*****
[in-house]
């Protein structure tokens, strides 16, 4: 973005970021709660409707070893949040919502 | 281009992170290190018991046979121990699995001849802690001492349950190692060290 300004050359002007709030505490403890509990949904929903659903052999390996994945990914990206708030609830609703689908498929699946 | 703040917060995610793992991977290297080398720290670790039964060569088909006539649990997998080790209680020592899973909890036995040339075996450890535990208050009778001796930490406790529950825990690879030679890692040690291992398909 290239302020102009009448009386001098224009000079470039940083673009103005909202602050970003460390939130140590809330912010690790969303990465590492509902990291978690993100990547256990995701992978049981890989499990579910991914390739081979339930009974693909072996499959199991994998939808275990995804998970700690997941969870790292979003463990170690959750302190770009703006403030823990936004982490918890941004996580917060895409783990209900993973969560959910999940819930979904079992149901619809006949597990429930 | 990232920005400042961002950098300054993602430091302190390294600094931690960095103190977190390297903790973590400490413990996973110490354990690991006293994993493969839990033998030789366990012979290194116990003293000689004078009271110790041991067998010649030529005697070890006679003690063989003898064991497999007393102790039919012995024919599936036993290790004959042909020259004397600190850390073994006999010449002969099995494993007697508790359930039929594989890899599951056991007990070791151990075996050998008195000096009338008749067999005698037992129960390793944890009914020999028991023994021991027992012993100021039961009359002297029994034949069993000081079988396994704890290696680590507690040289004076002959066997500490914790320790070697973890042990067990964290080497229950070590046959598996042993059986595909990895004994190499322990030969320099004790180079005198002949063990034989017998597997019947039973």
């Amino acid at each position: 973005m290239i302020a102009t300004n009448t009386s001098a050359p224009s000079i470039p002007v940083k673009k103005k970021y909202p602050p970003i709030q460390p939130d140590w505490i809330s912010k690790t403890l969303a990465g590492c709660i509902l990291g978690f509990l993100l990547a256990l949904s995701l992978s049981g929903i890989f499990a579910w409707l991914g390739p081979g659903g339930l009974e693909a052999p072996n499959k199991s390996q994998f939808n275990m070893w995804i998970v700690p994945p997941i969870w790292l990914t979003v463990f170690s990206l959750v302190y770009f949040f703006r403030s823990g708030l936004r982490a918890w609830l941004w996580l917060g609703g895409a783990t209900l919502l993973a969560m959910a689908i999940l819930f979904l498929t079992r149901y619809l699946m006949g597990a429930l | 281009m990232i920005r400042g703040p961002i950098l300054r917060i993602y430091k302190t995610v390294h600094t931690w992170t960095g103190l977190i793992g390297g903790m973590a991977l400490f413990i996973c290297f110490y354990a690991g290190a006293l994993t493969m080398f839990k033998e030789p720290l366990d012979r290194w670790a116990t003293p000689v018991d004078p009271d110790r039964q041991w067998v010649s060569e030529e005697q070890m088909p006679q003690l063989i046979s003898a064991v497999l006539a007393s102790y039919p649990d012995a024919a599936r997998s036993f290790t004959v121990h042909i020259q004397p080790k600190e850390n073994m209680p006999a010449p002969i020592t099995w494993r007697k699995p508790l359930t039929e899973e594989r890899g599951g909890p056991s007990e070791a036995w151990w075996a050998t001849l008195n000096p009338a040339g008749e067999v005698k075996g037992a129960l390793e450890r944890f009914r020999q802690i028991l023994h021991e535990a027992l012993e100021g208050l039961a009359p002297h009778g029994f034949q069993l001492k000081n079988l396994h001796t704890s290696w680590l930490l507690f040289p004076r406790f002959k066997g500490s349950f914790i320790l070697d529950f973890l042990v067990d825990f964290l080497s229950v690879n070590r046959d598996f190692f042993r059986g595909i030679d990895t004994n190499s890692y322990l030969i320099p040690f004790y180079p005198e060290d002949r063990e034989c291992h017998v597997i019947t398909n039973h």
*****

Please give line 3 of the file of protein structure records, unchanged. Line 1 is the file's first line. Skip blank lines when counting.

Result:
């Amino acid at each position: 973005m290239i302020a102009t300004n009448t009386s001098a050359p224009s000079i470039p002007v940083k673009k103005k970021y909202p602050p970003i709030q460390p939130d140590w505490i809330s912010k690790t403890l969303a990465g590492c709660i509902l990291g978690f509990l993100l990547a256990l949904s995701l992978s049981g929903i890989f499990a579910w409707l991914g390739p081979g659903g339930l009974e693909a052999p072996n499959k199991s390996q994998f939808n275990m070893w995804i998970v700690p994945p997941i969870w790292l990914t979003v463990f170690s990206l959750v302190y770009f949040f703006r403030s823990g708030l936004r982490a918890w609830l941004w996580l917060g609703g895409a783990t209900l919502l993973a969560m959910a689908i999940l819930f979904l498929t079992r149901y619809l699946m006949g597990a429930l | 281009m990232i920005r400042g703040p961002i950098l300054r917060i993602y430091k302190t995610v390294h600094t931690w992170t960095g103190l977190i793992g390297g903790m973590a991977l400490f413990i996973c290297f110490y354990a690991g290190a006293l994993t493969m080398f839990k033998e030789p720290l366990d012979r290194w670790a116990t003293p000689v018991d004078p009271d110790r039964q041991w067998v010649s060569e030529e005697q070890m088909p006679q003690l063989i046979s003898a064991v497999l006539a007393s102790y039919p649990d012995a024919a599936r997998s036993f290790t004959v121990h042909i020259q004397p080790k600190e850390n073994m209680p006999a010449p002969i020592t099995w494993r007697k699995p508790l359930t039929e899973e594989r890899g599951g909890p056991s007990e070791a036995w151990w075996a050998t001849l008195n000096p009338a040339g008749e067999v005698k075996g037992a129960l390793e450890r944890f009914r020999q802690i028991l023994h021991e535990a027992l012993e100021g208050l039961a009359p002297h009778g029994f034949q069993l001492k000081n079988l396994h001796t704890s290696w680590l930490l507690f040289p004076r406790f002959k066997g500490s349950f914790i320790l070697d529950f973890l042990v067990d825990f964290l080497s229950v690879n070590r046959d598996f190692f042993r059986g595909i030679d990895t004994n190499s890692y322990l030969i320099p040690f004790y180079p005198e060290d002949r063990e034989c291992h017998v597997i019947t398909n039973h």